A Super-size ad opportunity for the GOP

OK, let’s go over the cash-on-hand situation.

At the beginning of January, the Republican National Committee (RNC) reported having $34 million in the bank. Over at the National Republican Congressional Committee (NRCC), its ledger showed $19 million available. And on the other side of the Hill, Elizabeth Dole’s National Republican Senatorial Committee (NRSC) was said to have $10.5 million available.

OK, let’s go over the cash-on-hand situation.

At the beginning of January, the Republican National Committee (RNC) reported having $34 million in the bank. Over at the National Republican Congressional Committee (NRCC), its ledger showed $19 million available. And on the other side of the Hill, Elizabeth Dole’s National Republican Senatorial Committee (NRSC) was said to have $10.5 million available.

Unless my trusty calculator has blown a circuit, that’s $63.5 million that our major party committees have available for campaigning, $17.3 million more than the comparable three Democratic committees reported in aggregate at year’s end.

Given the advantage that we have accrued, I propose that we become part of a great American tradition by purchasing one Super Bowl ad. It is reported that ABC is selling 30-second spots for between $2.5 million and $2.6 million. That’s only 3.9 percent of our party’s cash on hand and would still leave us almost a $15 million advantage over the Democrats. If we don’t pounce on this today, we’re missing a sweet opportunity.

Of course the brain trust will instinctively argue that this would be too costly. No political party has ever spent $80,000 per second for a political spot. But no political spot has ever had such an audience.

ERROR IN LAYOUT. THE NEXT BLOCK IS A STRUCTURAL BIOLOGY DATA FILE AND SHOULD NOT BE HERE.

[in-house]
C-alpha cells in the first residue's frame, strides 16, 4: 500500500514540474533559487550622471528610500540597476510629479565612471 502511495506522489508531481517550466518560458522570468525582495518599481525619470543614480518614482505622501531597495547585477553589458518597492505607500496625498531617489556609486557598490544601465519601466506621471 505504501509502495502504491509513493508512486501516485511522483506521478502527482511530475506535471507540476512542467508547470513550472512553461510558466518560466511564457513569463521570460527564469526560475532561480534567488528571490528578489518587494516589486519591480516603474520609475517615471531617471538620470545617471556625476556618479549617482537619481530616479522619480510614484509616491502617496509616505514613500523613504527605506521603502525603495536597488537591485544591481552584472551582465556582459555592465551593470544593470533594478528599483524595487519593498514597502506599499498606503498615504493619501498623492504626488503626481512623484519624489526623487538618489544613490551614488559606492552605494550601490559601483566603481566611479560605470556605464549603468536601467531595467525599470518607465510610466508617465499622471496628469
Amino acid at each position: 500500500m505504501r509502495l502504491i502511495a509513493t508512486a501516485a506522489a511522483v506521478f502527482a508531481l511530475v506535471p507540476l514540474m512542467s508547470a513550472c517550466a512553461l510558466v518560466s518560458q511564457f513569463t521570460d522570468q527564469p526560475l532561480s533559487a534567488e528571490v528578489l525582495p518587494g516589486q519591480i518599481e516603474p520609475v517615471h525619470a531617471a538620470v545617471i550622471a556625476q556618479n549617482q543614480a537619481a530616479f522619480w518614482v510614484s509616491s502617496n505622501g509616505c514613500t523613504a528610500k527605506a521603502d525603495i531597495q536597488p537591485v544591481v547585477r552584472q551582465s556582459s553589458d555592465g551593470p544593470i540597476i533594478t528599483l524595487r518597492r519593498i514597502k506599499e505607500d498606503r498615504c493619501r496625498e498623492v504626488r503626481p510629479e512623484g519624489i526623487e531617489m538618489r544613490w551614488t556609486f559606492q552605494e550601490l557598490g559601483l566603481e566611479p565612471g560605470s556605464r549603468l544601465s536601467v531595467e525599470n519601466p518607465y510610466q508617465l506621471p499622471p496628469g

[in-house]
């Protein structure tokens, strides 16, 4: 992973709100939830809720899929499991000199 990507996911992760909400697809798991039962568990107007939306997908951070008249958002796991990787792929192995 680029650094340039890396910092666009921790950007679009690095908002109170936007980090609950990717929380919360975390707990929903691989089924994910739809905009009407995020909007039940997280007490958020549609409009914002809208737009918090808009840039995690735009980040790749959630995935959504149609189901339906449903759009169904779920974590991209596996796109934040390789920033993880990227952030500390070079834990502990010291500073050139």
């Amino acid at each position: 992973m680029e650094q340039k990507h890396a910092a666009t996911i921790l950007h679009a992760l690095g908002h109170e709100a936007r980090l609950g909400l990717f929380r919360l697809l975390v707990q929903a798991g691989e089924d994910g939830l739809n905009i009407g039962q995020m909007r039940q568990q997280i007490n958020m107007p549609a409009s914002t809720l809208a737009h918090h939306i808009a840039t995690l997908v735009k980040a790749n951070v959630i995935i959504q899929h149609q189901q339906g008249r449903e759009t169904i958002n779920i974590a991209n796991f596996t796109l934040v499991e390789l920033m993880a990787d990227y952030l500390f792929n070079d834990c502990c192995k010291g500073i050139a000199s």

Estimates of the likely size of Sunday’s Super Bowl audience run from 90 million to 130 million. That’s a lot of people. And in my professional opinion, the viewers of a professional-football championship game are a nearly perfect Republican, swing-vote-targeted population.

We won’t be paying good money to share our message with feminists, anti-war demonstrators and other die-hard liberals who would never watch football or consider voting Republican. The audience for Super Bowls is packed with red-blooded patriots, big families bound tightly by traditional values, and small- to large-business owners and officers.

Buying a Super Bowl ad won’t just help the party, it will boost the economy. I know this because I went over the 2005 earnings reports of several media companies. Four of them, The New York Times, McGraw-Hill, Media General and Gannett, all claimed to have suffered in 2005 on account of the decline in political ad spending during the odd-numbered off-year. All promised that political ads will make 2006 a better year. These surprisingly candid admissions suggest that political ad spending is important to corporate America.

ABC has never said that the inventory of Super Bowl ads is sold out. In past years, some slots went unsold or last-minute buyers paid less. So for the GOP to purchase a spot this week could benefit both the party and ABC.

Looking over the advertising trade press and its coverage of the coming Super Bowl ad blitz, I spotted one article that might point to a possible theme for our spot. The Marketing to Moms Coalition commissioned a nationwide survey of U.S. mothers. Sixty-one percent of the moms polled said they will watch the game with their husbands, while smaller percentages reported that they plan to watch with friends (13 percent), their kids (11 percent) or alone (6 percent).

Not surprisingly, a majority of the moms said they are more interested in the ads than the game. But sadly, 80 percent of the moms opined that they don’t feel advertisers target them during the big game.

Even though ACNielsen figures suggest that 43 percent of last year’s Super Bowl viewers between 18 and 49 years of age were women, the ads seem mostly targeted at younger males. So why not produce an ad featuring Laura Bush talking about the Republican vision for our schools? She could describe our progress and goals toward ensuring that no child is left behind.

There are other possibilities, too. Our ad could laud the sacrifices of our troops in Iraq and Afghanistan or look forward to the day when a free and open Iraq can hold its own Super whatever.

But as Nike would say, “Just do it,” GOP.

Hill is director of Hill Research Consultants, a Texas-based firm that has polled for GOP candidates and causes since 1988.